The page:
The Sincerest Form of Flattery

Stranger Things (2016, The Duffer Brothers)

Critics (film or otherwise) have a neat trick: they can use exactly the same observations to either praise or condemn. One of their favourites is to point out when a work makes several obvious references to other works. The resulting piece can be cast as either “a wonderful homage” or “a shameless rip-off”.

Netflix’s current hit with viewers and critics, Stranger Things, perfectly demonstrates this. Here we have a programme that wears its influences (mainly 1980s sci-fi films) on its sleeve. The ‘creators’, the Duffer Brothers, want us to feel flattered every time we notice an allusion; to smile and nod in self-satisfied recognition. “That was just like a bit in E.T.!” “OMG The score is so John Carpenter!” “Kids walking on train tracks – Stand by Me!”

As such, Stranger Things could easily be dismissed as a collection of tropes, and in some cases virtually entire scenes, that have been lifted from other films and TV series: Carrie, Close Encounters, Alien, The Shining, E.T., The Thing, Gremlins, The Goonies, Explorers, Stand by Me, Twin Peaks, Eerie Indiana, The Faculty, The Mist, Let the Right One In… Those are just the ones I’ve noticed.

But who decides where to draw the arbitrary line between referencing and plain copying? And does it matter anyway? After all, Quentin Tarantino has made a career out of demonstrating the diversity of his cine-literacy. And he’s made a fair few classics along the way.

Wherever you stand on this, Stranger Things is still pretty damn entertaining. It’s not as thrilling and wondrous as Spielberg. Not as weird and unsettling as Lynch. Not as bold as De Palma or Kubrick. But it is pretty damn entertaining.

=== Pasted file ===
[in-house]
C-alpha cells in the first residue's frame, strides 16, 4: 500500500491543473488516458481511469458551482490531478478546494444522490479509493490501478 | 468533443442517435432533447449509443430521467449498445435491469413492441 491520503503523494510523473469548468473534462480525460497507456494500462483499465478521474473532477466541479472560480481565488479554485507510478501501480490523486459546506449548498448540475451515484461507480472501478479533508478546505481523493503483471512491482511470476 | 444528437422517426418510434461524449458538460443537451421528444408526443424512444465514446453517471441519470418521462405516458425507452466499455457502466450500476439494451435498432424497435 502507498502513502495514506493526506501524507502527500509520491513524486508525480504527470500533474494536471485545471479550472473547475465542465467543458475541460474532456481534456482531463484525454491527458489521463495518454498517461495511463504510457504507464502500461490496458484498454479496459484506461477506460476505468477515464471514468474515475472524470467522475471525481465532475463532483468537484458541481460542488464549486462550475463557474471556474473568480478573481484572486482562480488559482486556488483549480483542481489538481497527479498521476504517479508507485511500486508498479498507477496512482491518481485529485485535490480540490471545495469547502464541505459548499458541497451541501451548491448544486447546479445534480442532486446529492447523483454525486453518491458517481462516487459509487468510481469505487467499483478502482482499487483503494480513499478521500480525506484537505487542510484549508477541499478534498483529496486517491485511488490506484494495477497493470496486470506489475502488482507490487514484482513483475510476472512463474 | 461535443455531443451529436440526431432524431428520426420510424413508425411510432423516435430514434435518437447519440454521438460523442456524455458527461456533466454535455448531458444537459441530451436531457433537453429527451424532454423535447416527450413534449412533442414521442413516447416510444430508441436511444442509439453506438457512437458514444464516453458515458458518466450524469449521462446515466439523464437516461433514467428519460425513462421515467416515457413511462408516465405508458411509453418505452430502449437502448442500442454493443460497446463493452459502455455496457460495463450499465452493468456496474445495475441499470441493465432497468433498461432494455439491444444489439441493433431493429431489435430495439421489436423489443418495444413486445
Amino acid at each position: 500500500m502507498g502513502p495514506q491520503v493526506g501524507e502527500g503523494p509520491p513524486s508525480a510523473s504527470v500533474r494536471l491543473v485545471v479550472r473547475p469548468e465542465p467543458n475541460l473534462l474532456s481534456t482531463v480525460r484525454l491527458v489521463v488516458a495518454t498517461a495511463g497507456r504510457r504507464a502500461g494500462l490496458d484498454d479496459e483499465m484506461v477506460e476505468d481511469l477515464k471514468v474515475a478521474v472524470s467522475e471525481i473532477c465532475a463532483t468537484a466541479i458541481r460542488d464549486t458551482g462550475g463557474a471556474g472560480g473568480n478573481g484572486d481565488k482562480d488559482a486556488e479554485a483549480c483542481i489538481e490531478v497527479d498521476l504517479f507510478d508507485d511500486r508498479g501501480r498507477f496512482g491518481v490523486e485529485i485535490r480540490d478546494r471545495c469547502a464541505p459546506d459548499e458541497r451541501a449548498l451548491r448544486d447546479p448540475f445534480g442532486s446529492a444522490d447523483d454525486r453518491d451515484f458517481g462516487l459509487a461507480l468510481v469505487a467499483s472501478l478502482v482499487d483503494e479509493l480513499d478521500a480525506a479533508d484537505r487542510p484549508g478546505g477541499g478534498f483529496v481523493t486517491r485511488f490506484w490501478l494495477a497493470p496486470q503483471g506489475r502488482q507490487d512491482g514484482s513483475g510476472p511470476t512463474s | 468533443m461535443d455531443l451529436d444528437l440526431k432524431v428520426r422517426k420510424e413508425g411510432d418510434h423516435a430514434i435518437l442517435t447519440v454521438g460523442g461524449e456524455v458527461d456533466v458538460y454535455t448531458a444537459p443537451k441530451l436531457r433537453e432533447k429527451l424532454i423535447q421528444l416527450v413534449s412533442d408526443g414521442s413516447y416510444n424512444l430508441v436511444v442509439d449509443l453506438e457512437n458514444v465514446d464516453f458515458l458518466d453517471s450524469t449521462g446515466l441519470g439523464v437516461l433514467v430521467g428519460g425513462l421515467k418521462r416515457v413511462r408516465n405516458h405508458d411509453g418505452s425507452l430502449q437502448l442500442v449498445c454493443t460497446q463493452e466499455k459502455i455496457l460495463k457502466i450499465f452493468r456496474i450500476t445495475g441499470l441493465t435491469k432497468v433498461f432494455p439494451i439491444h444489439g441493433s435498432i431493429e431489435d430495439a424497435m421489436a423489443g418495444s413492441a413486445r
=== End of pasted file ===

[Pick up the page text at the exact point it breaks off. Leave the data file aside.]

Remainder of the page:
Sam Bowles


In Memoriam: Kiarostami

Taste of Cherry (1997, Abbas Kiarostami)

The Iranian master Abbas Kiarostami passed away yesterday aged 76. He had been making films almost continuously from the early 1970s up until his final work, Like Someone in Love (2012). He didn’t just direct; he wrote, edited, and produced. When not making films, Kiarostami was known to dabble in poetry, painting, photography, graphic design… Basically, he was one of those bastards who appear to be able to do anything they put their minds to. I hated him. And I loved him.

Taste of Cherry was the first Kiarostami film I saw, and it changed the way I view cinema. Usually, filmmakers who thrill us (Welles, De Palma) do so with their virtuosity – a flashy camera move here, a cute editing trick there; Kiarostami instantly blew me away with what he didn’t do. No conventional shot-reverse/wide-medium-close-up coverage, no big dramatic moments, no simplistic good/bad characters, no easy resolutions, no music… After watching Taste of Cherry, a friend’s immediate reaction was, “You can tell he’s good because he doesn’t give you anything.”